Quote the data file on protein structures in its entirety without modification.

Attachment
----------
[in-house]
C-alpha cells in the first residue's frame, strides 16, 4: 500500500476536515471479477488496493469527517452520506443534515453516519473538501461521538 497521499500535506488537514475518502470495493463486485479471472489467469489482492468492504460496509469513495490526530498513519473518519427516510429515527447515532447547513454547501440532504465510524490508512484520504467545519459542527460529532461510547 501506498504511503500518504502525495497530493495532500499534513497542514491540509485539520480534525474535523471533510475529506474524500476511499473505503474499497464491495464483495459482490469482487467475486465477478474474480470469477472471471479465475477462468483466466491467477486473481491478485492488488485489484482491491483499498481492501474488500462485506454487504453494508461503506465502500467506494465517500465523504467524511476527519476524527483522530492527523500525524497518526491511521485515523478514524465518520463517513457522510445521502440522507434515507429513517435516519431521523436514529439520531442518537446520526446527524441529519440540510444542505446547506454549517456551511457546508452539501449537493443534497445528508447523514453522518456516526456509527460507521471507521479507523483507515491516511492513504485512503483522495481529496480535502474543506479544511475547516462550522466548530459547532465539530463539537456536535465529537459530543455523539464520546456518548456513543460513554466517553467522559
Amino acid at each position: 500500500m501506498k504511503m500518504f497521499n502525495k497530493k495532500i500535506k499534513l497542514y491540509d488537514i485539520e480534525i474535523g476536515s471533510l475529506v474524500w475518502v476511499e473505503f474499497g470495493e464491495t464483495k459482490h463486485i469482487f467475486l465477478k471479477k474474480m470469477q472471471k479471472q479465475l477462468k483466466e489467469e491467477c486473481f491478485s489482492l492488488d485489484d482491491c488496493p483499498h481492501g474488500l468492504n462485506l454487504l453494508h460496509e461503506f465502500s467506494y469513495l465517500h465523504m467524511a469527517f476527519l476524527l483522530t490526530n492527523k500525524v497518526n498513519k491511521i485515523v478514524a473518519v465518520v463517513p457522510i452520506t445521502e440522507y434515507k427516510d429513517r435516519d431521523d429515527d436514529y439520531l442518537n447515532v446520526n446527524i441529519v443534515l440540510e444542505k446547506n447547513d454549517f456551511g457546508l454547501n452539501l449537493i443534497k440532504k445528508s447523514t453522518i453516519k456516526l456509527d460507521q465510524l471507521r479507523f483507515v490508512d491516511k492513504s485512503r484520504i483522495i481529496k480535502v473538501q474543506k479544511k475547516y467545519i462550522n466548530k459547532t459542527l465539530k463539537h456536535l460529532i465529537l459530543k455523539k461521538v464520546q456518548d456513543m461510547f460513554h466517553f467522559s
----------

[in-house]
C-alpha cells in the first residue's frame, strides 16, 4: 500500500476536515471479477488496493469527517452520506443534515453516519473538501461521538 497521499500535506488537514475518502470495493463486485479471472489467469489482492468492504460496509469513495490526530498513519473518519427516510429515527447515532447547513454547501440532504465510524490508512484520504467545519459542527460529532461510547 501506498504511503500518504502525495497530493495532500499534513497542514491540509485539520480534525474535523471533510475529506474524500476511499473505503474499497464491495464483495459482490469482487467475486465477478474474480470469477472471471479465475477462468483466466491467477486473481491478485492488488485489484482491491483499498481492501474488500462485506454487504453494508461503506465502500467506494465517500465523504467524511476527519476524527483522530492527523500525524497518526491511521485515523478514524465518520463517513457522510445521502440522507434515507429513517435516519431521523436514529439520531442518537446520526446527524441529519440540510444542505446547506454549517456551511457546508452539501449537493443534497445528508447523514453522518456516526456509527460507521471507521479507523483507515491516511492513504485512503483522495481529496480535502474543506479544511475547516462550522466548530459547532465539530463539537456536535465529537459530543455523539464520546456518548456513543460513554466517553467522559
Amino acid at each position: 500500500m501506498k504511503m500518504f497521499n502525495k497530493k495532500i500535506k499534513l497542514y491540509d488537514i485539520e480534525i474535523g476536515s471533510l475529506v474524500w475518502v476511499e473505503f474499497g470495493e464491495t464483495k459482490h463486485i469482487f467475486l465477478k471479477k474474480m470469477q472471471k479471472q479465475l477462468k483466466e489467469e491467477c486473481f491478485s489482492l492488488d485489484d482491491c488496493p483499498h481492501g474488500l468492504n462485506l454487504l453494508h460496509e461503506f465502500s467506494y469513495l465517500h465523504m467524511a469527517f476527519l476524527l483522530t490526530n492527523k500525524v497518526n498513519k491511521i485515523v478514524a473518519v465518520v463517513p457522510i452520506t445521502e440522507y434515507k427516510d429513517r435516519d431521523d429515527d436514529y439520531l442518537n447515532v446520526n446527524i441529519v443534515l440540510e444542505k446547506n447547513d454549517f456551511g457546508l454547501n452539501l449537493i443534497k440532504k445528508s447523514t453522518i453516519k456516526l456509527d460507521q465510524l471507521r479507523f483507515v490508512d491516511k492513504s485512503r484520504i483522495i481529496k480535502v473538501q474543506k479544511k475547516y467545519i462550522n466548530k459547532t459542527l465539530k463539537h456536535l460529532i465529537l459530543k455523539k461521538v464520546q456518548d456513543m461510547f460513554h466517553f467522559s